October is American Archives Month: Philip Simmons’ Gate at Charleston International Airport by Kangkang Kovacs

October is American Archives Month: Philip Simmons’ Gate at Charleston International Airport by Kangkang Kovacs

This blog post is written by Kangkang Kovacs, who is a graduate assistant at the Avery Research Center for African American History and Culture during the 2021-2022 academic year. Kovacs is a student in the College of Charleston's Masters in Fine Arts program. 

Have you ever flown into or out of Charleston International Airport? At the Central Market place right after the security check, nestled among gift shops and cafes, an iron-wrought gazebo stands towering by the glass wall overlooking the runway. It is a Philip Simmons masterpiece, commissioned by the Charleston County Aviation Authority in 2004. It serves as a reminder of Charleston’s long history and Simmons’ place as a legendary Master Blacksmith whose name has become synonymous with the city. 


A copy of Simmons’ pencil sketch of the ironwork gazebo is housed at the Avery Research Center for African American History and Culture. We can see the artist’s signature with the date and the phrase “my copy” inscribed on the sketch. The finished product brings together two iron-wrought gates positioned perpendicularly to each other, forming a three-dimensional contour of a cast iron gazebo.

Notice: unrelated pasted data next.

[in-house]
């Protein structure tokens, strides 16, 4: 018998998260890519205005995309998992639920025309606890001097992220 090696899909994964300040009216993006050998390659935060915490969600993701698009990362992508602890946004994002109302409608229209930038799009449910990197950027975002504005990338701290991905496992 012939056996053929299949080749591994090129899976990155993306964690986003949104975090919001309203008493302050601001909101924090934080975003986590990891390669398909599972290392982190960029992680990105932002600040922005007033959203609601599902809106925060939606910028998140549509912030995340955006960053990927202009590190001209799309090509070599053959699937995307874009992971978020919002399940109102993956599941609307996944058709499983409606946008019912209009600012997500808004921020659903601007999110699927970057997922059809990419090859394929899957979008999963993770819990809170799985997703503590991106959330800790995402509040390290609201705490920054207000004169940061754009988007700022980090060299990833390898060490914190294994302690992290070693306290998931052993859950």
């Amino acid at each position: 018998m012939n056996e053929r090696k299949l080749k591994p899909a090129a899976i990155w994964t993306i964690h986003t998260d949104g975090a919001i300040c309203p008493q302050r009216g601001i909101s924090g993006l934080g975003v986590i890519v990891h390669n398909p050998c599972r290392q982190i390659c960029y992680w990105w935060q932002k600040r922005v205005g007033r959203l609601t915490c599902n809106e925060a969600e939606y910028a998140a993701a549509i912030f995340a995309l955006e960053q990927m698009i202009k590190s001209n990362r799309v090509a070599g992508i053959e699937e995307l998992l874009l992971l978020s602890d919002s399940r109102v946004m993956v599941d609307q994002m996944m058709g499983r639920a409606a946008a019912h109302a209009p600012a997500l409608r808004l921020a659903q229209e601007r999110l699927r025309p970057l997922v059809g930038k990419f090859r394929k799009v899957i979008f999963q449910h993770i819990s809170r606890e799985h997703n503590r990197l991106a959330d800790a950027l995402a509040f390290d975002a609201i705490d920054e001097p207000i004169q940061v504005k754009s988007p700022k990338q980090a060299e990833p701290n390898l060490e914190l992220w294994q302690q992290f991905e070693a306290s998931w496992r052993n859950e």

Philip Simmons was born on Daniel Island in 1912. At age 13, he became the apprentice of a formerly enslaved blacksmith, the “Old Man,” Peter Simmons (no relation). While demands for practical household objects such as horseshoes dominated the beginning of his career, by the time Simmons retired seventy-seven years later, he was a legend artisan in the specialized field of ornamental ironwork, having fashioned more than 500 decorative pieces – gates, fences, window grills and railings throughout the city of Charleston.  


The Philip Simmons Foundation created a self-guided walking tour centered around some of the most amazing ironworks done by Simmons in downtown Charleston. His pieces are also displayed at the Smithsonian and the South Carolina State Museum. In 1994, Philip Simmons was inducted into the South Carolina Hall of Fame in Myrtle Beach, South Carolina. For more information about Simmons, his life and work visit the Lowcountry Digital History Initiative’s digital exhibit titled, Keeper of the Gate: Philip Simmons Ironwork in Charleston, South Carolina

 

Avery Research Center is not open for tours or walk-in researchers. Researchers must schedule a consultation before making an appointment.

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